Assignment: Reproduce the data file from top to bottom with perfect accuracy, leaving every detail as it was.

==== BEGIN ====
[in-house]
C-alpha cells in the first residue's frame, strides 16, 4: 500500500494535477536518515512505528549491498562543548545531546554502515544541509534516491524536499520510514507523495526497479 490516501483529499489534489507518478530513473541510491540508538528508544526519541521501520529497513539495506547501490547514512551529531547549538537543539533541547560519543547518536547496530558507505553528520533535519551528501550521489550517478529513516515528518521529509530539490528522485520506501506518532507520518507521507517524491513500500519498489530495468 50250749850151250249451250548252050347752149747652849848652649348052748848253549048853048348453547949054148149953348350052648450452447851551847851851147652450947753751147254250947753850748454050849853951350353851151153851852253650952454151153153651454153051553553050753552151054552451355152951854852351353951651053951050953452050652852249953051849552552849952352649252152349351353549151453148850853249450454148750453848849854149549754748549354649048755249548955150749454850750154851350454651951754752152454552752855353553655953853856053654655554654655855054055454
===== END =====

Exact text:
[in-house]
C-alpha cells in the first residue's frame, strides 16, 4: 500500500494535477536518515512505528549491498562543548545531546554502515544541509534516491524536499520510514507523495526497479 490516501483529499489534489507518478530513473541510491540508538528508544526519541521501520529497513539495506547501490547514512551529531547549538537543539533541547560519543547518536547496530558507505553528520533535519551528501550521489550517478529513516515528518521529509530539490528522485520506501506518532507520518507521507517524491513500500519498489530495468 50250749850151250249451250548252050347752149747652849848652649348052748848253549048853048348453547949054148149953348350052648450452447851551847851851147652450947753751147254250947753850748454050849853951350353851151153851852253650952454151153153651454153051553553050753552151054552451355152951854852351353951651053951050953452050652852249953051849552552849952352649252152349351353549151453148850853249450454148750453848849854149549754748549354649048755249548955150749454850750154851350454651951754752152454552752855353553655953853856053654655554654655855054055454